Jonah Chandler is the eldest son of Sir William Chandler and, since the illness that has confined his father to a wheelchair, has taken over many of the duties involved in running the family business.  Unlike his siblings Nathaniel and Kate (whose stories were told in the previous books), Jonah has been the one to stay at home, to follow the path laid down for him, going from home to school to the stud farm and while he loves his work, he wants more from his life.  Four years earlier, at Newmarket, he found that something – or rather someone – when he met Irene Baird (in rather unusual circumstances).  After a whirlwind courtship, they married quietly, but haven’t lived together since, only meeting a few times a year when they could both snatch the time to spend a few days or hours together – because Irene needed to remain in London and at her post until her younger brother was thirteen and old enough to be sent away to the prestigious boys’ school at which she has, with Mrs. Brodie’s help, secured him a place.  With those four years almost up, Jonah comes to London in order to ask Irene to return to Newmarket with him as agreed.  He loves her and misses her and wants to make a family with her; he’s a decent, steady and compassionate man and had been content to be Irene’s convenient husband, but now he wants to walk his own path… and he wants to do it with his wife at his side.

Irene is horribly torn.  She loves Jonah and wants to be with him, but she’s also reluctant to give up the life she’s built for herself and worries that she is in danger of losing herself if she does so.  Theresa Romain does a terrific job of articulating Irene’s many shifting thoughts and emotions; is she being selfish by wanting things to stay the same; how she can give up teaching and her missions when there are always going to be people who need help; how can she be fair to Jonah and to herself; is she good enough for him? – presenting Irene as a multi-faceted and very real character as she wrestles with these and many other problems.

Jonah is a lovely beta hero who has never wanted Irene to be anything but herself and has recognised – and admired – her spirit and independence and appreciated the importance of her work. But now he has seen what she does with his own eyes, and sees the difference she makes, he understands, more than ever, how difficult a choice he has presented to her.  But a choice is inevitable.  And he doesn’t want to “not be your choice anymore.”

Ms. Romain has clearly done a lot of research into horse breeding and training and into the London of the 1820s, presenting it as a cosmopolitan place, with areas of the City of London and East End home to many businesses owned, operated by and employing people from all over the world, and people of colour specifically.  She has clearly given a lot of thought to depicting the way Irene and her family members are viewed by some and the casual prejudice they encounter – which, while distasteful to read, was – and sadly, continues to be – found in people from all walks of life.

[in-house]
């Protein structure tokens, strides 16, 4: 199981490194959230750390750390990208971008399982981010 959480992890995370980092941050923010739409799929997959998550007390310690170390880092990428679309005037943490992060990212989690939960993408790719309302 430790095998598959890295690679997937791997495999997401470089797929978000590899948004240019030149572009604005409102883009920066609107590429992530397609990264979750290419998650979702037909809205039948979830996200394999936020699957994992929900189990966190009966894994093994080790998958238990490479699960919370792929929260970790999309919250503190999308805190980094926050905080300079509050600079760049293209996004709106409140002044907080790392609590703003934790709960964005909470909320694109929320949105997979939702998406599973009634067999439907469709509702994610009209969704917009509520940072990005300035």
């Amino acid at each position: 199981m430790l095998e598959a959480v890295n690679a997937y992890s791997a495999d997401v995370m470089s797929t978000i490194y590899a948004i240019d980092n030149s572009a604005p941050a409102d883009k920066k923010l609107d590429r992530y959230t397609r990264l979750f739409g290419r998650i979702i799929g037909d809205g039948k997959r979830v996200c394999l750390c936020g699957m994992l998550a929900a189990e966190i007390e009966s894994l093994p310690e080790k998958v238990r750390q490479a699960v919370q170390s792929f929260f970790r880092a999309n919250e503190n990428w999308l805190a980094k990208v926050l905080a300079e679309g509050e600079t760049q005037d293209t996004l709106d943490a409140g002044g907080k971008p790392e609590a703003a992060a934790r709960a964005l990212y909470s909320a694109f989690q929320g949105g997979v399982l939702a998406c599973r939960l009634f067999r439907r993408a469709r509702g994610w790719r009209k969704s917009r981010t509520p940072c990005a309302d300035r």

But even with the number of very positive things the book has going for it, I can’t deny that it fails to deliver one really important thing.

A romance.

Irene and Jonah met before this story starts, so the falling-in-love part of their story is over and done by the time we meet them.  I liked the fact that they’re a couple who isn’t estranged for the usual reasons found in romance novels (family pressure, infidelity, deception etc.) and that they are both as in love with one another now as they were when they first met.  Most romance novels end at the HEA and readers rarely glimpse those couples again (other than in cameo roles in other books in the same series) and once again, I applaud Ms. Romain for tackling a situation that doesn’t crop up all that often in the genre.  But the problem – for me – is that I am recognising all these really good things with my head and my brain; the writing is excellent, the dilemmas faced by the characters are really well put forward, the research is impeccable… but I didn’t FEEL anything of the romantic chemistry and spark I look for between the principals when reading a romance.  I also can’t deny thinking that perhaps Irene didn’t love Jonah as much as he did her; she has set aside ideas of her own happiness in favour of securing the happiness of others, which, in turn, gives her a sense of purpose and satisfaction – but when the ‘other’ whose happiness she could secure is her own husband’s… well, she doesn’t give him the same consideration she affords everyone else.

There are several sub-plots in the book  – all of which are tidily wrapped up – one might say too tidily – by the end, some of which have little bearing on the overall story and are, I think, loose plot threads from earlier in the series that needed to be tied up.  In fact, one of them felt as though it belonged in a completely different book.

To sum up… I came away from His Wayward Bride unsure as to how I felt about it.  It’s got a lot going for it, but the superb insight and beautiful prose can’t quite disguise the fact that, for me at least, the book lacked an emotional centre and real… for want of a better word, ‘heart’.  That said, I think there are many out there who will enjoy this tale more than I did, and for that reason, I’m giving it a qualified recommendation.